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24 CHAP. II.

H I S T O R Y

OF

was founded alfo on the ftrong bafis of moral neceffity. The arguments that were urged againft it feem to imply that the be­ nefits of the French revolution were intended only for the people refiding in the realm, in exclufion of their fellow fubjects in the plantations. After that great event, to fuppofe that the inha­ bitants of thofe colonies (with the fuccefsful example too of the Englifh Americans recent in their memories) would have fubmitted to be governed and directed in their local concerns by a legiflature at the diftance of 3 , 0 0 0 miles from them, is to manifeft a very flender acquaintance with human nature. How little inclined the colonial affembly was to fuch fubmiffion, their proceedings, from the firft day of their meeting, to their final diffolution, will demonftrate.—Of thofe proceedings I fhall endeavour to furnifh a brief account in the next Chapter,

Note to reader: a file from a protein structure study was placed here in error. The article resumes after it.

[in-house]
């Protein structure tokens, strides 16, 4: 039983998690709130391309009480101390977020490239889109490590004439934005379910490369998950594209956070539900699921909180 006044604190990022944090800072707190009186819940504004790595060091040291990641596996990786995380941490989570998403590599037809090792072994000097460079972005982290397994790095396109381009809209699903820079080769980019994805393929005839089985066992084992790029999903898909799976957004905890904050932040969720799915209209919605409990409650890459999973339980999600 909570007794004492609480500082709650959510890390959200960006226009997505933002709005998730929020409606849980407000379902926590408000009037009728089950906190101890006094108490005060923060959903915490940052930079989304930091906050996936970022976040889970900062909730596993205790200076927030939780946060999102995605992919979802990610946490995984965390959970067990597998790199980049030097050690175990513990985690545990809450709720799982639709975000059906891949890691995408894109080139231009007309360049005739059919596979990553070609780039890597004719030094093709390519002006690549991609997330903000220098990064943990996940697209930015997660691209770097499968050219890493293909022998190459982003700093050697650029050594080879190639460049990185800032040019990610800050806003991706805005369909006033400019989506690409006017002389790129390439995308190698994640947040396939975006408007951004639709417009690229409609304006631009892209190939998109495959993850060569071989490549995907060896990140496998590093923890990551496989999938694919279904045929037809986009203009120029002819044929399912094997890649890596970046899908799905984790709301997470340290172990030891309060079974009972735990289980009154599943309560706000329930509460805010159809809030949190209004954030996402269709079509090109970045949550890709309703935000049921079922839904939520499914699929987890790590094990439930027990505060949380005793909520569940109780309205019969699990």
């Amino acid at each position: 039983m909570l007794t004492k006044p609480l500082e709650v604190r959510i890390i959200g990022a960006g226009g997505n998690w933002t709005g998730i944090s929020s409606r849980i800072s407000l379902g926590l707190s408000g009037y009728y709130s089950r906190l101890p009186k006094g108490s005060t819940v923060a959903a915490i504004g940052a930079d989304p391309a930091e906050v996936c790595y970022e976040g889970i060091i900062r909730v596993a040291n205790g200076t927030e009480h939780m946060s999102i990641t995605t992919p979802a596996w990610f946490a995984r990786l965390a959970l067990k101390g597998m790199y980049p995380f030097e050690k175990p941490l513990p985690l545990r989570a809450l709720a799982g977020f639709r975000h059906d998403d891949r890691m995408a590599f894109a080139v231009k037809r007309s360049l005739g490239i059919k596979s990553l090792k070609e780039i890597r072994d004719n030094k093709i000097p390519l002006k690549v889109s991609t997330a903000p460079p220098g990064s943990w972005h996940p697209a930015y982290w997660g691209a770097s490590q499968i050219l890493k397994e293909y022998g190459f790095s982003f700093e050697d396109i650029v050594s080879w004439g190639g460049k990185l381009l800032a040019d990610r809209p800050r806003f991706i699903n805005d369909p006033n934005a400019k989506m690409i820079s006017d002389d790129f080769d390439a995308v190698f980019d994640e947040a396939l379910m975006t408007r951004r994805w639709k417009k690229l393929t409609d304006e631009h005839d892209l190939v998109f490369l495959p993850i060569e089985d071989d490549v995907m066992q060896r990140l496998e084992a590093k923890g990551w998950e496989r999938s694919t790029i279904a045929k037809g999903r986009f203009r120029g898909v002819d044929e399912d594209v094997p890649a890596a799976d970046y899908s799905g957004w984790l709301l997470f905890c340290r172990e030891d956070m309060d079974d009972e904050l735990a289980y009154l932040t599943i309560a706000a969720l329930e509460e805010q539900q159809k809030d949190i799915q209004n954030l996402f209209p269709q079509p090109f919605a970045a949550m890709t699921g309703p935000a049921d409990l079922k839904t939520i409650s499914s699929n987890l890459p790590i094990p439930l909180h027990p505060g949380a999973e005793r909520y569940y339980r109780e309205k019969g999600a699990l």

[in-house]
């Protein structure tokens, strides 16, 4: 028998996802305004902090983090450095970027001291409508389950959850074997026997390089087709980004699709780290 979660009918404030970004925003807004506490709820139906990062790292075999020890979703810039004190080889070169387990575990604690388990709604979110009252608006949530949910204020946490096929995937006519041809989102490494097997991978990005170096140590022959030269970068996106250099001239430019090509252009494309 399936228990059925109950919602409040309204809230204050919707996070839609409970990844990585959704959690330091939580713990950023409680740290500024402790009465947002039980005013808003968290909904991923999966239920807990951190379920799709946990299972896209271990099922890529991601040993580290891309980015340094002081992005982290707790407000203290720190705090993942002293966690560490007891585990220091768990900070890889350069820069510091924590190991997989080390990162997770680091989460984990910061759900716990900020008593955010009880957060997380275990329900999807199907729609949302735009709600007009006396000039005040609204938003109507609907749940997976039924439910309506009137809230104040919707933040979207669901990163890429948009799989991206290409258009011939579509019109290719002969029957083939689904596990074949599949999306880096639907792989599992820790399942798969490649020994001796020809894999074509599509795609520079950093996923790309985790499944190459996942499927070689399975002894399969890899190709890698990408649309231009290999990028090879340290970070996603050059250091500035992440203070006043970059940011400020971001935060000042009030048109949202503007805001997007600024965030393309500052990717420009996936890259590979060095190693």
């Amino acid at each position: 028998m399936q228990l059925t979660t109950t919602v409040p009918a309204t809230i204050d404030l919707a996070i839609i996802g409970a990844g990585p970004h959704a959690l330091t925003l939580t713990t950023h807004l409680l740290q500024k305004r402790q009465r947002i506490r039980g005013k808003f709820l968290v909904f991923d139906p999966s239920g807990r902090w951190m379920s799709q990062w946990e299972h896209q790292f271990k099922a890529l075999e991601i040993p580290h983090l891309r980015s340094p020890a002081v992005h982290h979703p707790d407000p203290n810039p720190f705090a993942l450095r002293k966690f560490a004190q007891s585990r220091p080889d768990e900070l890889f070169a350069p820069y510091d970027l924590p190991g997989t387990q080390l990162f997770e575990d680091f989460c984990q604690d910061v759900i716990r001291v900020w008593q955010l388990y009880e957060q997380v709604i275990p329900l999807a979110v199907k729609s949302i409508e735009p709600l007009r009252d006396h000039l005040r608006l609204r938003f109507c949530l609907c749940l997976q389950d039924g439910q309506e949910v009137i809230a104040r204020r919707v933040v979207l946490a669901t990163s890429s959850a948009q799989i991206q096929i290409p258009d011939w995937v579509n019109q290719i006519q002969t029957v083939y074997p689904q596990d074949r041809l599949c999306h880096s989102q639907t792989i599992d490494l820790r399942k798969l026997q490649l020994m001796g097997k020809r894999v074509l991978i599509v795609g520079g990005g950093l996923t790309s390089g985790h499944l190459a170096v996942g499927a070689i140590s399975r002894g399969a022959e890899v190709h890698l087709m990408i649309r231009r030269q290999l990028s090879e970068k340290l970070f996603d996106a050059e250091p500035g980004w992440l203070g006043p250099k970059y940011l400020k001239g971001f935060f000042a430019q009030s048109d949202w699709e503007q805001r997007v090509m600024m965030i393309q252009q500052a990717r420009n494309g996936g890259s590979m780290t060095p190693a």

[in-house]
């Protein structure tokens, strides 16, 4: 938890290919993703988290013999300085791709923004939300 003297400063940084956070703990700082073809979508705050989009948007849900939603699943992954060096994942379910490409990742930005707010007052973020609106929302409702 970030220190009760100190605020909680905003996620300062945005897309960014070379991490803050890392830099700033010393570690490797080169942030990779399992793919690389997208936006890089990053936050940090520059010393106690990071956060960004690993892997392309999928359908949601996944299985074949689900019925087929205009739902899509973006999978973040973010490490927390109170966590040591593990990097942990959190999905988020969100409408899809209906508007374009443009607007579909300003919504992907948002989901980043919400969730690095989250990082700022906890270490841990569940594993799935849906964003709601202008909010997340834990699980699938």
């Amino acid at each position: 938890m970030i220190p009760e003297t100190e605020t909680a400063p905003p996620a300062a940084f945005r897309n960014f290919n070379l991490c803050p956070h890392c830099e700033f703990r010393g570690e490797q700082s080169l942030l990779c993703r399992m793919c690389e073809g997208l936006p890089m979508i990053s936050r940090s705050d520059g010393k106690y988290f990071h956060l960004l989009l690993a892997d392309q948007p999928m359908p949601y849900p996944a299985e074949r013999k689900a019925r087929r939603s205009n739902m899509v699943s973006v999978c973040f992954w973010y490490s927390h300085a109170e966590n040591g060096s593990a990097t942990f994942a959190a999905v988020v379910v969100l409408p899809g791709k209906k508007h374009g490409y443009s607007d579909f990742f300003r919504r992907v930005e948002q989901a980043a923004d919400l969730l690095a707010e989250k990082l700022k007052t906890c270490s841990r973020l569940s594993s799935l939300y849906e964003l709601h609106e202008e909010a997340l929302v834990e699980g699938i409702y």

CHAP.

An historical survey of the french colony in the island of St. Domingo comprehending a short account  

Auteur. Edwards, B. / Ouvrage patrimonial de la Bibliothèque numérique Manioc. Service commun de la documentation, Université des Antilles e...

An historical survey of the french colony in the island of St. Domingo comprehending a short account  

Auteur. Edwards, B. / Ouvrage patrimonial de la Bibliothèque numérique Manioc. Service commun de la documentation, Université des Antilles e...

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